The addition of the railway will hopefully transform Laos into a goods and services distribution hub connecting the region.
Building a business-friendly climate
Contributing to that are government efforts to create a business-friendly environment by accelerating the country’s transition into the digital economy.
Despite being mentioned in Laos’ 10-year Socio-Economic Development Strategy (2016-2025), progress toward digitalization has been slow due to the country’s weak telecommunications infrastructure and a low rate of formal banking and credit card use among its citizens.
Pandemic restrictions, however, have forced many businesses to adopt e-commerce, resulting in a growing number of businesses relying on online banking and payment methods, thus creating new opportunities for Laos to speed up its adoption of digitalization.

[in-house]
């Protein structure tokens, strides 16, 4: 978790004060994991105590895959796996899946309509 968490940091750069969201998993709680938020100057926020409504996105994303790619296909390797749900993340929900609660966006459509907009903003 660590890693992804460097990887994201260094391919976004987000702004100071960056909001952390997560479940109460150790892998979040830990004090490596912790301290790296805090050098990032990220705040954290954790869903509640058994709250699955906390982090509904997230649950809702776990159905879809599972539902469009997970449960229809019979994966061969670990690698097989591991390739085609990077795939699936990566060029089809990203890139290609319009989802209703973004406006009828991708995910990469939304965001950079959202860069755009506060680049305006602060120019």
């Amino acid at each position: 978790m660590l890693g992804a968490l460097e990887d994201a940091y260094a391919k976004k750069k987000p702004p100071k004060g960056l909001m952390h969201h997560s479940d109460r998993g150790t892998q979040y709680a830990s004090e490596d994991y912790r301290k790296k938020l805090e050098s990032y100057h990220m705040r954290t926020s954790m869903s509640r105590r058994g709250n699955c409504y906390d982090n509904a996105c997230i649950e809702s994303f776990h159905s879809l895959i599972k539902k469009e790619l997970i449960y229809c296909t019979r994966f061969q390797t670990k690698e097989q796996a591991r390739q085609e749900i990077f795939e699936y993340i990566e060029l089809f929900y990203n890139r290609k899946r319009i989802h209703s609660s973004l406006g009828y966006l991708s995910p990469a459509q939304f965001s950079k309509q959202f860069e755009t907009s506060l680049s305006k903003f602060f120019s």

Supported by its National Chamber of Commerce, Laos is witnessing the beginning of a fast-growing e-commerce scene.
“Even though the Lao people are new to the digital economy, the government is increasing direct support to micro, small, and medium enterprises (MSMEs) to aid their transition toward e-commerce,” shared Phommavongsay.
“DHL Express Laos is working with many local businesses, including popular retailers such as the handicraft trade, to venture into e-commerce and expand their businesses beyond the borders. And we look forward to being part of Laos’ journey toward digitalization,” he added.